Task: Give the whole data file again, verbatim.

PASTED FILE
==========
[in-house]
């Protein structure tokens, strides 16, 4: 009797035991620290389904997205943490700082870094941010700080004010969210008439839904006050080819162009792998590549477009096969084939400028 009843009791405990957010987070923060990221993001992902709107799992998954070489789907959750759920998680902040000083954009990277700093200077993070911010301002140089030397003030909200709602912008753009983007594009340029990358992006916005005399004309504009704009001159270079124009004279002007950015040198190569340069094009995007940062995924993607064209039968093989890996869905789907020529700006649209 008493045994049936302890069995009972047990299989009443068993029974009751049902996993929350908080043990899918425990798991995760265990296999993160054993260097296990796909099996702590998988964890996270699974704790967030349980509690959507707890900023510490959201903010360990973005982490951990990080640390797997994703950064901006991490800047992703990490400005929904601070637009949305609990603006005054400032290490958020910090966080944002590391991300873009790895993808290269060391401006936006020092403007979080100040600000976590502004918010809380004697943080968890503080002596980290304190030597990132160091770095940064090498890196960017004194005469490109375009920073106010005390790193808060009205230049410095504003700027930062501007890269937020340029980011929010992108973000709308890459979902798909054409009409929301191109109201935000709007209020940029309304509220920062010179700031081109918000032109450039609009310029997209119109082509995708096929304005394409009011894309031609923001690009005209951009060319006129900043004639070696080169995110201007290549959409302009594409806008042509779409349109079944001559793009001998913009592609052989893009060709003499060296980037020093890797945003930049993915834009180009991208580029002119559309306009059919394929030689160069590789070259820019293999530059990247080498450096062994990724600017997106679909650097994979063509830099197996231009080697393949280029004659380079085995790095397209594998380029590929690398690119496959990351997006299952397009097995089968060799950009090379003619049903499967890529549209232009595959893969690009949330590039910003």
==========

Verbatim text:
[in-house]
């Protein structure tokens, strides 16, 4: 009797035991620290389904997205943490700082870094941010700080004010969210008439839904006050080819162009792998590549477009096969084939400028 009843009791405990957010987070923060990221993001992902709107799992998954070489789907959750759920998680902040000083954009990277700093200077993070911010301002140089030397003030909200709602912008753009983007594009340029990358992006916005005399004309504009704009001159270079124009004279002007950015040198190569340069094009995007940062995924993607064209039968093989890996869905789907020529700006649209 008493045994049936302890069995009972047990299989009443068993029974009751049902996993929350908080043990899918425990798991995760265990296999993160054993260097296990796909099996702590998988964890996270699974704790967030349980509690959507707890900023510490959201903010360990973005982490951990990080640390797997994703950064901006991490800047992703990490400005929904601070637009949305609990603006005054400032290490958020910090966080944002590391991300873009790895993808290269060391401006936006020092403007979080100040600000976590502004918010809380004697943080968890503080002596980290304190030597990132160091770095940064090498890196960017004194005469490109375009920073106010005390790193808060009205230049410095504003700027930062501007890269937020340029980011929010992108973000709308890459979902798909054409009409929301191109109201935000709007209020940029309304509220920062010179700031081109918000032109450039609009310029997209119109082509995708096929304005394409009011894309031609923001690009005209951009060319006129900043004639070696080169995110201007290549959409302009594409806008042509779409349109079944001559793009001998913009592609052989893009060709003499060296980037020093890797945003930049993915834009180009991208580029002119559309306009059919394929030689160069590789070259820019293999530059990247080498450096062994990724600017997106679909650097994979063509830099197996231009080697393949280029004659380079085995790095397209594998380029590929690398690119496959990351997006299952397009097995089968060799950009090379003619049903499967890529549209232009595959893969690009949330590039910003």